I still cannot understand why the $\exists L$ rule from sequent calculus is sound:

$$\Gamma, A[y/x] \vdash \Delta \over \Gamma, \exists xA \vdash \Delta$$

Intuitively I can explain this rule as "When $\Delta$ can be derived from assumptions $\Gamma\cup\{A[y/x]\}$, due to the existence of some object $y$ that makes $A$ hold, it follows that $\Delta$ can be derived from assumptions $\Gamma\cup\{\exists xA\}$."

What prevents me from fully understanding this rule is the eigenvariable restriction on $y$. Why this restriction is necessary for soundness?

I know there is one counterexample when the eigenvariable restriction is lightened: I could derive $\exists x A\vdash A[y/x]$ from $A[y/x]\vdash A[y/x]$ which is not always true. However, this counterexample does not explain to me why it is possible to derive $\exists xA \vdash \Delta$ from $A[y/x] \vdash \Delta$ when $y$ is not present in $\Delta$.

P.S. I already read this related question but I don't understand this part

Now, since $y$ does not occur free in $\Gamma$ and $\Delta$, this means that you didn't make any hypothesis about $y$, so the fact that $\Delta$ derives from $\Gamma$ and $\phi[y]$ actually means that you can derive $\Delta$ from $\Gamma$ and $\phi[y]$, for any value of the variable $y$.

What happens when $y$ does occur free in $\Gamma$ and $\Delta$?

I am looking for more dumbed-down explanation of $\exists L$ rule.


1 Answer 1


The "intuition" is: under what condition we can derive $A(t)$ from $\exists x A$?

If we use a term (a "name") $t$ that is already used in the proof, we may get into trouble, because if $t$ is used already the formula that uses it "impose" a meaning on the term that can be not consistent with that expressed by $\exists x A$.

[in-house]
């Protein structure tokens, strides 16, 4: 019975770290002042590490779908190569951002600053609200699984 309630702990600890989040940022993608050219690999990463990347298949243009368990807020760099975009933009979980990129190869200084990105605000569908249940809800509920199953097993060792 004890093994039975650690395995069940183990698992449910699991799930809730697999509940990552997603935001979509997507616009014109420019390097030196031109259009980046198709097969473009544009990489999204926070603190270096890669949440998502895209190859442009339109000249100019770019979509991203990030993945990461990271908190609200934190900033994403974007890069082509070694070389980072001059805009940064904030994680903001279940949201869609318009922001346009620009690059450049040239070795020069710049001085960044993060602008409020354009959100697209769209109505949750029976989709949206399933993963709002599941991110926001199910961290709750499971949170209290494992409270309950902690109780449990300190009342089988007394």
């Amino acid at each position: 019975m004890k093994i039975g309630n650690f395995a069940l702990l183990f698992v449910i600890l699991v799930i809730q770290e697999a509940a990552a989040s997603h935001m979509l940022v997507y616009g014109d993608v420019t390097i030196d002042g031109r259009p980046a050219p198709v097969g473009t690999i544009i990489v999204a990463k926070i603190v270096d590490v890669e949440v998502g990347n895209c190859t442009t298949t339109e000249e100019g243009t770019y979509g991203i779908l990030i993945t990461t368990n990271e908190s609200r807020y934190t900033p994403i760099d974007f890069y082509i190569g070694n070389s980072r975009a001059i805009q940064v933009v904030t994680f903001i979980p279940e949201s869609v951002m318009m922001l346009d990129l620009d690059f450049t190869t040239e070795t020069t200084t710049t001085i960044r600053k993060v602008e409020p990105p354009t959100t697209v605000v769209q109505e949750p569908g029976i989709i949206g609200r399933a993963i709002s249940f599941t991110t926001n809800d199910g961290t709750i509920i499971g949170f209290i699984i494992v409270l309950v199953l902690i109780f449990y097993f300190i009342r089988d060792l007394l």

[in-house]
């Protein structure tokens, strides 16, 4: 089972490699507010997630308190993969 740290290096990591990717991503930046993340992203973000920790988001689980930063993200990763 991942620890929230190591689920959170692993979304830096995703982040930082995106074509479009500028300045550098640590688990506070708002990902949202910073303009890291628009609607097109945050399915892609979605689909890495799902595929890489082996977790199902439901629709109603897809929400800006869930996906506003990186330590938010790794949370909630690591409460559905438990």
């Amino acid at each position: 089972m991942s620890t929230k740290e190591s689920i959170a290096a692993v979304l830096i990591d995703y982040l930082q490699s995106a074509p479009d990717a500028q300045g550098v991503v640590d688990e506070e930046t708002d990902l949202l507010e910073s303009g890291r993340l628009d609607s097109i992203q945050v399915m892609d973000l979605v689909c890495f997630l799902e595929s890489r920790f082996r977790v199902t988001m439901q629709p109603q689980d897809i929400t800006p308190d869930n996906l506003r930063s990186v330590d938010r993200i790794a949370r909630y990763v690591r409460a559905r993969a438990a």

Thus, the meaning of the $(\exists \text L)$ rule is:

from a proof of $Δ$ with premises $Γ,A[y/x]$ we can derive a proof of $Δ$ with premises $Γ,∃xA$,

provided that the term $y$ is "the right one".

How we can formalize the proviso above? imposing that the "name" $y$ is nowhere used in the upper sequent except for the formula $A(y)$.

Consider a very simple counterexample: $(1=0) \to (1=0)$ is a correct initial sequent (or axiom).

Thus, applying the rule without the proviso we get: $\exists x(x=0) \to (1=0)$, which is clearly wrong.

Another approach is using the intuitive semantical reading of sequent calculus: If the upper sequent is true, then the lower sequent is; and contraposing it: if the lower sequent is false, also the upper sequent is.

But for the lower one to be false we must have (forgetting about $\Gamma$ for simplicity) that $\exists x A$ is true and $\Delta$ false. And thus, also $A[y/x]$ must be true. But without proviso we can run in the counter-example above, if $A[y/x]$ is in $\Delta$.

  • $\begingroup$ Thanks again. In the last paragraph, why $A[y/x]$ must follow from $\exists x A$? Perhaps it is because y is a constant that can assume any value…? $\endgroup$ Feb 12 at 18:38

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